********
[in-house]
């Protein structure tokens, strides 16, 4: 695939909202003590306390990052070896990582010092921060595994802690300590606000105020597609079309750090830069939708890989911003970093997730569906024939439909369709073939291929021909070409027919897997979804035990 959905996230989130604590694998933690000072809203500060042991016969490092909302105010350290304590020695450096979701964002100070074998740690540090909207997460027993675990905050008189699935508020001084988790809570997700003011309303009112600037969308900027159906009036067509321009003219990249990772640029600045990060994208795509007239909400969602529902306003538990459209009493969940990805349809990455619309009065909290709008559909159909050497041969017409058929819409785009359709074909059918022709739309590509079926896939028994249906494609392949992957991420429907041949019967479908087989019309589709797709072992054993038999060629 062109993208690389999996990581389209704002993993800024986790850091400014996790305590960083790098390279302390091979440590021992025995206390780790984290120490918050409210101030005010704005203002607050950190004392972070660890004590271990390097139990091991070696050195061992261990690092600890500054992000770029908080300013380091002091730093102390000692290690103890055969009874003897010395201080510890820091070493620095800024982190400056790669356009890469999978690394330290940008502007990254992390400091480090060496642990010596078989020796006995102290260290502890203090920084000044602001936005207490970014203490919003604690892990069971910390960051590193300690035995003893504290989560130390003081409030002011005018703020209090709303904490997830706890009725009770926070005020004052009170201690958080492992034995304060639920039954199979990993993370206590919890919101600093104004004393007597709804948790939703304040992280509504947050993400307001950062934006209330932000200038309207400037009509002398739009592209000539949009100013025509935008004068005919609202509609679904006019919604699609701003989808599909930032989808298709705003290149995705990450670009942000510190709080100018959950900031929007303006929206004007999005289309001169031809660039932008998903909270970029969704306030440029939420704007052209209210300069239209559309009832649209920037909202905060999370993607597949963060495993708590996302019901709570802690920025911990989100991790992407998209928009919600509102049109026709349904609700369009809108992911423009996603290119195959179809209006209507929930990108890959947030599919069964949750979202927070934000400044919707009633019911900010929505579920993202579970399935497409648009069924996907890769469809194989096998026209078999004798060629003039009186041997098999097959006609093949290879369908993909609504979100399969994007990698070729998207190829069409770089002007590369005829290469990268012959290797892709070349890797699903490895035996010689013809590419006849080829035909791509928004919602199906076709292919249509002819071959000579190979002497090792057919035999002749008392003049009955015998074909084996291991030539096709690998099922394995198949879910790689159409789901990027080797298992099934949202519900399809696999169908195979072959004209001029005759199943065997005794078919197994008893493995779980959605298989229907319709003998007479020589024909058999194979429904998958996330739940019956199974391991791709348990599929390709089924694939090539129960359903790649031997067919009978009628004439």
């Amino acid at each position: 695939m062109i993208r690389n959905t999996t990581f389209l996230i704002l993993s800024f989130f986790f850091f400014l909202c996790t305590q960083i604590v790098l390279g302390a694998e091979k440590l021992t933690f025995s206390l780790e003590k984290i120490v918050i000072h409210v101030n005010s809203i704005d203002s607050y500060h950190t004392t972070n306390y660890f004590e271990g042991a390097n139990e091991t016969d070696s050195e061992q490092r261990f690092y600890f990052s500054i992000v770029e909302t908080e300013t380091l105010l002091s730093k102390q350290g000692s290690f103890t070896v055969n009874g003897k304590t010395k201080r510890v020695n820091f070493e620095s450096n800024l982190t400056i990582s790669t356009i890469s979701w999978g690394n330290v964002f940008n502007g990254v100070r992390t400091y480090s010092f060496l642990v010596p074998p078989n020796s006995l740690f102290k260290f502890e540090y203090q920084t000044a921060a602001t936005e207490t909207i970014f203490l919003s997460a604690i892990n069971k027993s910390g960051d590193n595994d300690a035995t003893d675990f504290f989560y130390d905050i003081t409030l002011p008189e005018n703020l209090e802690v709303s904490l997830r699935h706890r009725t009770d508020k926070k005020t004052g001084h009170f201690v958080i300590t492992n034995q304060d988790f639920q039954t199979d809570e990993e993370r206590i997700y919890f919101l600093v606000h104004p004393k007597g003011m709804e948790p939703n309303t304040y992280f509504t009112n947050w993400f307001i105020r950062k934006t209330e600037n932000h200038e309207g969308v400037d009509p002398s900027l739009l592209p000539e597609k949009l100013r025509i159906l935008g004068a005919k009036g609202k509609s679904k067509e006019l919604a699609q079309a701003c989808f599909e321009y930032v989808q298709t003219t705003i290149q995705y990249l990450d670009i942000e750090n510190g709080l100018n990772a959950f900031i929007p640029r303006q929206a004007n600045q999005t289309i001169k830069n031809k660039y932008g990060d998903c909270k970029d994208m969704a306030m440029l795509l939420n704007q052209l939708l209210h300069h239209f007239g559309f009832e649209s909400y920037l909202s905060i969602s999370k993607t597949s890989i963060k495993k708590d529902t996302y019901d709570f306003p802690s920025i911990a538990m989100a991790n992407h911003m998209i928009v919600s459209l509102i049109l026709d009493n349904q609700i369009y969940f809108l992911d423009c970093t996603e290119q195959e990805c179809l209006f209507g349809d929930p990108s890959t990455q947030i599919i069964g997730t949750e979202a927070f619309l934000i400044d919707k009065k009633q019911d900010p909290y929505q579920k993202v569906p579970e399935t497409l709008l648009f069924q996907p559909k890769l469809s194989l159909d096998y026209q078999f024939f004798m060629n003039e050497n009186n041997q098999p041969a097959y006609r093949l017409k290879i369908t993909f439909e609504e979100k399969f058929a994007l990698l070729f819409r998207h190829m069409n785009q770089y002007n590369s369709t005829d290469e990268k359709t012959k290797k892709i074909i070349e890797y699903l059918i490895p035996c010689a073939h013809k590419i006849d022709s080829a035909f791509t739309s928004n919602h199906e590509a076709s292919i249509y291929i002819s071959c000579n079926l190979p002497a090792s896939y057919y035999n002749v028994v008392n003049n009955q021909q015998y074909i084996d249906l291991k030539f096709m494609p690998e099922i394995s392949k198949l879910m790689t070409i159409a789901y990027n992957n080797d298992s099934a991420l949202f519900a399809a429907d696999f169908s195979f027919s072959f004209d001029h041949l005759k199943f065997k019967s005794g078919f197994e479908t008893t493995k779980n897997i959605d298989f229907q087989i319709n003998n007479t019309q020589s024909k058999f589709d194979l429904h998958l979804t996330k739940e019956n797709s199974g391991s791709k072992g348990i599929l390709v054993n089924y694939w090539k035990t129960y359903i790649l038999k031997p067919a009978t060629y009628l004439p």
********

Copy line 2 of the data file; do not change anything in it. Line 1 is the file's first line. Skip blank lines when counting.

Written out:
């Protein structure tokens, strides 16, 4: 695939909202003590306390990052070896990582010092921060595994802690300590606000105020597609079309750090830069939708890989911003970093997730569906024939439909369709073939291929021909070409027919897997979804035990 959905996230989130604590694998933690000072809203500060042991016969490092909302105010350290304590020695450096979701964002100070074998740690540090909207997460027993675990905050008189699935508020001084988790809570997700003011309303009112600037969308900027159906009036067509321009003219990249990772640029600045990060994208795509007239909400969602529902306003538990459209009493969940990805349809990455619309009065909290709008559909159909050497041969017409058929819409785009359709074909059918022709739309590509079926896939028994249906494609392949992957991420429907041949019967479908087989019309589709797709072992054993038999060629 062109993208690389999996990581389209704002993993800024986790850091400014996790305590960083790098390279302390091979440590021992025995206390780790984290120490918050409210101030005010704005203002607050950190004392972070660890004590271990390097139990091991070696050195061992261990690092600890500054992000770029908080300013380091002091730093102390000692290690103890055969009874003897010395201080510890820091070493620095800024982190400056790669356009890469999978690394330290940008502007990254992390400091480090060496642990010596078989020796006995102290260290502890203090920084000044602001936005207490970014203490919003604690892990069971910390960051590193300690035995003893504290989560130390003081409030002011005018703020209090709303904490997830706890009725009770926070005020004052009170201690958080492992034995304060639920039954199979990993993370206590919890919101600093104004004393007597709804948790939703304040992280509504947050993400307001950062934006209330932000200038309207400037009509002398739009592209000539949009100013025509935008004068005919609202509609679904006019919604699609701003989808599909930032989808298709705003290149995705990450670009942000510190709080100018959950900031929007303006929206004007999005289309001169031809660039932008998903909270970029969704306030440029939420704007052209209210300069239209559309009832649209920037909202905060999370993607597949963060495993708590996302019901709570802690920025911990989100991790992407998209928009919600509102049109026709349904609700369009809108992911423009996603290119195959179809209006209507929930990108890959947030599919069964949750979202927070934000400044919707009633019911900010929505579920993202579970399935497409648009069924996907890769469809194989096998026209078999004798060629003039009186041997098999097959006609093949290879369908993909609504979100399969994007990698070729998207190829069409770089002007590369005829290469990268012959290797892709070349890797699903490895035996010689013809590419006849080829035909791509928004919602199906076709292919249509002819071959000579190979002497090792057919035999002749008392003049009955015998074909084996291991030539096709690998099922394995198949879910790689159409789901990027080797298992099934949202519900399809696999169908195979072959004209001029005759199943065997005794078919197994008893493995779980959605298989229907319709003998007479020589024909058999194979429904998958996330739940019956199974391991791709348990599929390709089924694939090539129960359903790649031997067919009978009628004439």